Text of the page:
At the 2021 VLSI Technology Symposium, Imec presented on Ruthenium (Ru) and Molybdenum (Mo) as alternate Word Line (WL) materials for 3D NAND Flash “First Demonstration of Ruthenium and Molybdenum Word lines Integrated into 40nm Pitch 3D NAND Memory Devices”. I had an opportunity to interview one of the authors: Maarten Rosmeulen.
The current state of the art in NAND Flash memory is 3D NAND with ever increasing number of layers, for example at the same conference Samsung presented their forthcoming 176-layer 3D NAND process that is a follow up to their 128-layer process. One notable aspect of the Samsung announcement was that they reduced the height of their memory cells for the 176-layer process to control the height of the overall memory stack. Micron and SK Hynix have also announced 176-layer processes and Kioxia has announced a 162-layer part following their 128, 128 and 112-layer processes, respectively.
As the layer count increases, there is pressure to shrink the layer thicknesses to control the height of the stack for patterning and stress reasons as Samsung has done for their 176-layer process. The most prevalent type of 3D NAND in the industry is Charge Trap flash using a replacement metal gate (RMG) process. In the RMG process, alternating layers of oxide and nitride are deposited, the nitride is a sacrificial film that is later removed and replaced with the metal gate and a metal sheet that serves as the word line, see figure 1.
Figure 1. Replacement Metal Gate Process.
Currently the word line material of choice is Tungsten (W).
The resistance of a conductive line is given by:
R = ρL/A,
where ρ is the resistivity, L is the length and A is the cross-sectional area.
As the nitride layer thickness is reduced, the resulting replacement metal sheet is getting thinner reducing the cross-sectional area and at small dimensions ρ increases due to electron scattering further compounding the increase in resistance. Increases in word line resistivity lead to slower program/erase times for the product.
The degree to which the resistivity increases at small dimensions is partially determined by the electron mean free path in the material. The increase in resistivity at small dimensions can result in materials with relatively higher resistivity in bulk having lower resistivity at small dimensions. A figure of merit for materials at small dimensions is the bulk resistivity multiplied by the electron mean free path. Figure 2 presents some data on material resistivity.
Figure 2. Alternate Word Line Material Resistivity.
From figure 2 both Mo and Ru will have potentially lower resistivity at small dimensions than W. Of course, the values in figure 2 are just bulk values and do not necessarily translate to actual devices structures and the purpose of this work is to experimentally measure the performance.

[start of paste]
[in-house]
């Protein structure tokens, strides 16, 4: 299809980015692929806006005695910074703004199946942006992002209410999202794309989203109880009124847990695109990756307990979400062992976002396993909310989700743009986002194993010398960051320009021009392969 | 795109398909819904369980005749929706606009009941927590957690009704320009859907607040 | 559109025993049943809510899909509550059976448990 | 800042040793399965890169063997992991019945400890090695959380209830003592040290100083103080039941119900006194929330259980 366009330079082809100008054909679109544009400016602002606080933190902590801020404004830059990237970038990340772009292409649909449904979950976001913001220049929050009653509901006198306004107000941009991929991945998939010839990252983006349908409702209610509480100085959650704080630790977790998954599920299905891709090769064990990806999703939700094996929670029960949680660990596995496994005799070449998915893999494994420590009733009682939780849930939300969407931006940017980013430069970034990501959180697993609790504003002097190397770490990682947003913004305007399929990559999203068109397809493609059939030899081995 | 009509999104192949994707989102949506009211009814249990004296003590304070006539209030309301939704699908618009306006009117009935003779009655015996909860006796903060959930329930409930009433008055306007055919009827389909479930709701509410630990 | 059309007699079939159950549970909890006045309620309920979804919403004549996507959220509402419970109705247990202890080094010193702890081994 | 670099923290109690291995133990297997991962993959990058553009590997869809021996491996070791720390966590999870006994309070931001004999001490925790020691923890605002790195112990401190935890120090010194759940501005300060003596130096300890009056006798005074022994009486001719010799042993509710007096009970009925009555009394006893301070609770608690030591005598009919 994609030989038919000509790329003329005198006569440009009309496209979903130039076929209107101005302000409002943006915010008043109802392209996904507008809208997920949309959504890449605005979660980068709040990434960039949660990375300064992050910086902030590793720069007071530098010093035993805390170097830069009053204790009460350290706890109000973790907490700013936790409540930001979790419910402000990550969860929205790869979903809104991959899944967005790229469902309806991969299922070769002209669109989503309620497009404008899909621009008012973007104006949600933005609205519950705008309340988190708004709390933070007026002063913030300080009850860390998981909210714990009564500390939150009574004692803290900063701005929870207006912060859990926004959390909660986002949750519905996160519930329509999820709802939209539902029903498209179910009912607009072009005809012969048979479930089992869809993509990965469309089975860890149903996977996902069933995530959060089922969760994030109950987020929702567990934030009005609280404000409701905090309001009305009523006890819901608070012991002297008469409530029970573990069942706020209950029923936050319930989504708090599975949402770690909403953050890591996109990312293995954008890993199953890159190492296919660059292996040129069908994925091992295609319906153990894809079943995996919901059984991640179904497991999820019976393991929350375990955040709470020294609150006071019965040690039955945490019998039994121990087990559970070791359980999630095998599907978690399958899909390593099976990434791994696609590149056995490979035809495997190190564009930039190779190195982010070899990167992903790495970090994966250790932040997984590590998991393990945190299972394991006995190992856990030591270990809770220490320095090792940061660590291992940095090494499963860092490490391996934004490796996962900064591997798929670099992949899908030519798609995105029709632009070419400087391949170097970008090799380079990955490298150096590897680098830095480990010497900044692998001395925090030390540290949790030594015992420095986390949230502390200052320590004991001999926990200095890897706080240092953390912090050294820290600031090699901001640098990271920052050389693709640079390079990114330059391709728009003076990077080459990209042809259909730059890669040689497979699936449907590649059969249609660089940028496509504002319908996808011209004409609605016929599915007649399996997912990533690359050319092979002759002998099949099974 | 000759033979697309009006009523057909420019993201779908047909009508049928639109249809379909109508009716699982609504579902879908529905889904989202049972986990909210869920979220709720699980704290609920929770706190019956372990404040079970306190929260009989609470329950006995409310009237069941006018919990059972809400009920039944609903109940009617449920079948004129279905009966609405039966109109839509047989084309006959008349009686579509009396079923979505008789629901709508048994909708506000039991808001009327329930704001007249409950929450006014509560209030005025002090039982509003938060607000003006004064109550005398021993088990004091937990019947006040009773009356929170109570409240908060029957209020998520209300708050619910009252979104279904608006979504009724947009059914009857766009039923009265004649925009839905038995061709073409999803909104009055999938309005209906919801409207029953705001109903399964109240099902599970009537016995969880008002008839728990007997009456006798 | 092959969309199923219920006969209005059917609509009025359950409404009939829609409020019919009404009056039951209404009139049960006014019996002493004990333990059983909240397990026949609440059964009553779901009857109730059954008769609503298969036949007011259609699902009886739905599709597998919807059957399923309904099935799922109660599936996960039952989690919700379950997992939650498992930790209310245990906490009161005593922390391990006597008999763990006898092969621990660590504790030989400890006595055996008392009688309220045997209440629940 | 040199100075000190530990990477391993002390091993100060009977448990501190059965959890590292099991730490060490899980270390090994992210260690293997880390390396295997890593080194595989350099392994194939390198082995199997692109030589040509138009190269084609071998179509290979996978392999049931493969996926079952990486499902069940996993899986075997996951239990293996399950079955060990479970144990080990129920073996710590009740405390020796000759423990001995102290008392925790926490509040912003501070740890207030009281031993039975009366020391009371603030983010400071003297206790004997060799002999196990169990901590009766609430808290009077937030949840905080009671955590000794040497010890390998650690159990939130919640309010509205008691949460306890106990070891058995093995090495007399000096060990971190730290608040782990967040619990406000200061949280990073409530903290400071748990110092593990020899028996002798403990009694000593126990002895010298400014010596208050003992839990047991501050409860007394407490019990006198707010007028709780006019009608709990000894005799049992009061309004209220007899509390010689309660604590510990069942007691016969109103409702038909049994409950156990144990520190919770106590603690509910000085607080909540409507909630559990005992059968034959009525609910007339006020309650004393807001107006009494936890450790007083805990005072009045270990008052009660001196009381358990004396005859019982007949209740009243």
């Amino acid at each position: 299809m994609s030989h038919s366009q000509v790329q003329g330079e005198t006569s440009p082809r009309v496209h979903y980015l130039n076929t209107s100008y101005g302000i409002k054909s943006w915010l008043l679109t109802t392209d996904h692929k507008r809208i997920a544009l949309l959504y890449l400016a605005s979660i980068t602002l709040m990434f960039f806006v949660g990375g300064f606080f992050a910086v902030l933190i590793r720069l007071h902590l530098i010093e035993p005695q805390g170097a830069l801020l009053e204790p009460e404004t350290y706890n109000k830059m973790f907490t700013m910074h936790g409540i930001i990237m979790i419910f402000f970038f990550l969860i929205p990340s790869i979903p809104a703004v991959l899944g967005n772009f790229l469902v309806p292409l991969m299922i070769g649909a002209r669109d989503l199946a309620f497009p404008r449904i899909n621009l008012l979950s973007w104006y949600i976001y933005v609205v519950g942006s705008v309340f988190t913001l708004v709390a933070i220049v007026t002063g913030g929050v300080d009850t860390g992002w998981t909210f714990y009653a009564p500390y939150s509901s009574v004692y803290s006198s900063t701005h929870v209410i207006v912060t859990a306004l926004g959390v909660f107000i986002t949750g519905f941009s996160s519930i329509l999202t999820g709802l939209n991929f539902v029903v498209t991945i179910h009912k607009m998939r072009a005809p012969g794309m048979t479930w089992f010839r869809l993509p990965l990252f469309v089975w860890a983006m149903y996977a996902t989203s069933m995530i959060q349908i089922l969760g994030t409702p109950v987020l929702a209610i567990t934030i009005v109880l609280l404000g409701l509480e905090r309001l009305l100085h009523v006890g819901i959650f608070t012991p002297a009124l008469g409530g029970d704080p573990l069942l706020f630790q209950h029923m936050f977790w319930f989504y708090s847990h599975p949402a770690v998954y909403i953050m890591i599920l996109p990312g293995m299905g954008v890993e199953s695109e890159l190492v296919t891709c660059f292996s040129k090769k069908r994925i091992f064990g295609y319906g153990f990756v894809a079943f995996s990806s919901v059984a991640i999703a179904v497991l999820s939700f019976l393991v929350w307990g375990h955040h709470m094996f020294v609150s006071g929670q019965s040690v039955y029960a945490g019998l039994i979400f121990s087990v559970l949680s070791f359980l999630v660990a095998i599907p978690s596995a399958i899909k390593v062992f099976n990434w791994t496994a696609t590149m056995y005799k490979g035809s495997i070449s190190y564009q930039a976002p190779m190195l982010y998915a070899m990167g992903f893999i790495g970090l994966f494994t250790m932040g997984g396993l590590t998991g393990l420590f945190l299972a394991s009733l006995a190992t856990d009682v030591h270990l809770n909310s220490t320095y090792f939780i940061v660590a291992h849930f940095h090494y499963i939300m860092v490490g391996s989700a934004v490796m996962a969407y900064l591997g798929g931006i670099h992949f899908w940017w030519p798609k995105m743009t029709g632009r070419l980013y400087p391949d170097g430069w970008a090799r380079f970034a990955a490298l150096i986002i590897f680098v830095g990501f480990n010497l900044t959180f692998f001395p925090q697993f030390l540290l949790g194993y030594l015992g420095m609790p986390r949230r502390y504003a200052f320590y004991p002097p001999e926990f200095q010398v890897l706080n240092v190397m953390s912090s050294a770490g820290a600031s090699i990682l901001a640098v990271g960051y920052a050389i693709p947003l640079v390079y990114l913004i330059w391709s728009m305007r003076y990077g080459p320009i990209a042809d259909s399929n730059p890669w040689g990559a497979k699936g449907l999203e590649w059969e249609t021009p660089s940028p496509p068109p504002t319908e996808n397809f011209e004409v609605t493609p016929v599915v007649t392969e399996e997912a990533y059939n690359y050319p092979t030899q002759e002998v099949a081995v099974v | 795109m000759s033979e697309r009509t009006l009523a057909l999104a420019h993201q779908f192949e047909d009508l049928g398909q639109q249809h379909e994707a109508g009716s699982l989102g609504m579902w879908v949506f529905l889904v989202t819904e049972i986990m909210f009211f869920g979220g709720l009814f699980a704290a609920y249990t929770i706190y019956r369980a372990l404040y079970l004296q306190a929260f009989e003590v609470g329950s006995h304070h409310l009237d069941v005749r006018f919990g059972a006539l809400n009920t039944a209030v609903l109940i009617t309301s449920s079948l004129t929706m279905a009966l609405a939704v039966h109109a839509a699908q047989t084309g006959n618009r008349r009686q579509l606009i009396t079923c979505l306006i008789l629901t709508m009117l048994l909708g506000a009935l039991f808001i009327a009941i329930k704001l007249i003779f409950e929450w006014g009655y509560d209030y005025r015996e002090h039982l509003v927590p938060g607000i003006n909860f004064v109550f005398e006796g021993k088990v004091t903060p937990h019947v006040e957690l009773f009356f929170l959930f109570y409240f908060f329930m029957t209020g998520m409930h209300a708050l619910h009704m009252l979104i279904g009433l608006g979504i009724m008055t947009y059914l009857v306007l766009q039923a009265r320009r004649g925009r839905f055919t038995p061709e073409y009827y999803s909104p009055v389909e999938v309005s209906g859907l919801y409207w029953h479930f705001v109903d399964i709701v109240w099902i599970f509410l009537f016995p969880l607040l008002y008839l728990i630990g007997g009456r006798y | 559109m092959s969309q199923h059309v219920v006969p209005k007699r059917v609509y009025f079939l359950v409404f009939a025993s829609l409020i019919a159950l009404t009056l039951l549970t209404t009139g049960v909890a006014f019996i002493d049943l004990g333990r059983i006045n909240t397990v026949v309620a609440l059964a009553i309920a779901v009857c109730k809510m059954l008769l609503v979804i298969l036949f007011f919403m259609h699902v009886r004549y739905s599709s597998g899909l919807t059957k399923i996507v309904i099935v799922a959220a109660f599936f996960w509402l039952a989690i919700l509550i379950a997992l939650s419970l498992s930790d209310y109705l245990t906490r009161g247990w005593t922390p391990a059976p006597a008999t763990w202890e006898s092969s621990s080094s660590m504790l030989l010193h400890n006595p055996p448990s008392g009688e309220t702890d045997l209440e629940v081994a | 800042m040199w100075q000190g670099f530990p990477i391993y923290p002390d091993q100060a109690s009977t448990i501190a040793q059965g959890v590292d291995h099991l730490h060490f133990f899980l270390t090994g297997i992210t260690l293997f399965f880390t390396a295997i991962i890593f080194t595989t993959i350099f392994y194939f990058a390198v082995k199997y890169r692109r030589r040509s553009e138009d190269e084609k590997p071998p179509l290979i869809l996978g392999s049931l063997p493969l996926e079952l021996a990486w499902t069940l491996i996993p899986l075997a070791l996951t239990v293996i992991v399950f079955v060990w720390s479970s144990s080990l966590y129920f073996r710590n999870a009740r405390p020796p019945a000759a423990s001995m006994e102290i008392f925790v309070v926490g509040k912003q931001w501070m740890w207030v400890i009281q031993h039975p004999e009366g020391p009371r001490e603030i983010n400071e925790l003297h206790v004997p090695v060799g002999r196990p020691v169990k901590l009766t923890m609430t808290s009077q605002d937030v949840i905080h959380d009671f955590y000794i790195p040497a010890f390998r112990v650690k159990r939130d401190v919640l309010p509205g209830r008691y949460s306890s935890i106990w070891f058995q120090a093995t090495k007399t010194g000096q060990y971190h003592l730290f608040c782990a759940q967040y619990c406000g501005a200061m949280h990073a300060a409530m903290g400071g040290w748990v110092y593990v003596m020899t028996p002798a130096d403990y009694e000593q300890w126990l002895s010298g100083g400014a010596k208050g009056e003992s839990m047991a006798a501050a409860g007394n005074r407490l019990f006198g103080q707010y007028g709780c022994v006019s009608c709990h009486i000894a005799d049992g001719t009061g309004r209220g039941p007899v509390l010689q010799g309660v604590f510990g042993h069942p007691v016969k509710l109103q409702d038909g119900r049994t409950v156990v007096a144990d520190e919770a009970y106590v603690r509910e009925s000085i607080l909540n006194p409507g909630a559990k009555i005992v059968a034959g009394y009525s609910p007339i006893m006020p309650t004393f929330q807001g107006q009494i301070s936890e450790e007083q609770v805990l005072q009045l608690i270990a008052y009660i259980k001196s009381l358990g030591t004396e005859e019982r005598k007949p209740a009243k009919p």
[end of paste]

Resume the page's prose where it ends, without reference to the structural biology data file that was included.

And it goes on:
In this work a five-layer device was created to evaluate the resistivity and transistor performance with these alternate materials. Because Imec is a research facility it is not feasible for them to create 176-layer devices, but the 5-layer device preserves the essential physics.
Figure 3 presents the resistivity of Mo and Ru for WL with thicknesses of 35nm, 25nm and 20nm. Ru shows lower resistivity than Mo in all cases studied.
Figure 3. Word Line Resistivity.
Figure 4 presents Mo transistor performance and it is better than Ru (not shown).
Figure 4. Mo Transistor Performance.
Figure 5 compares program erase for Mo and Ru and Mo shows faster program/erase than Ru.
Figure 5. Program Erase.
Finally, figure 6 compares retention for Mo and Ru, Ru is better than Mo but Mo performance is very close.
Figure 6. Retention.
Comparing the performance, Ru is better for resistivity and Mo is generally better for transistor performance.
The key question this work is trying to answer – is one of these materials a better alternative to W for thin word lines. In this work the resistivity and transistor performance of W has not yet been measured under the same conditions and this is planned for future work.
I asked whether they had a sense of when W would have to be replaced in commercial devices and he said they did not, that ultimately the specific of individual products would determine this based not only on layer thickness but ultimately on what latency the overall device achieves, this may also be application dependent.
We also briefly discussed cost, my company IC Knowledge LLC is the world leader in cost modeling of semiconductors and MEMS, and I mentioned I thought Ru was too expensive for use in 3D NAND, he said he has colleges looking at this. I did some quick calculations using our Strategic Cost and Price Model and what I see is precursor costs of around $10 to $20 per wafer for W and Mo, and Ru is over an order of magnitude more expensive in my opinion making Ru too expensive to use.
In conclusion this work is an important step towards determining the suitability of Ru and Mo as long-term replacements for W to enable continued layer scaling and improved performance.Share this post via: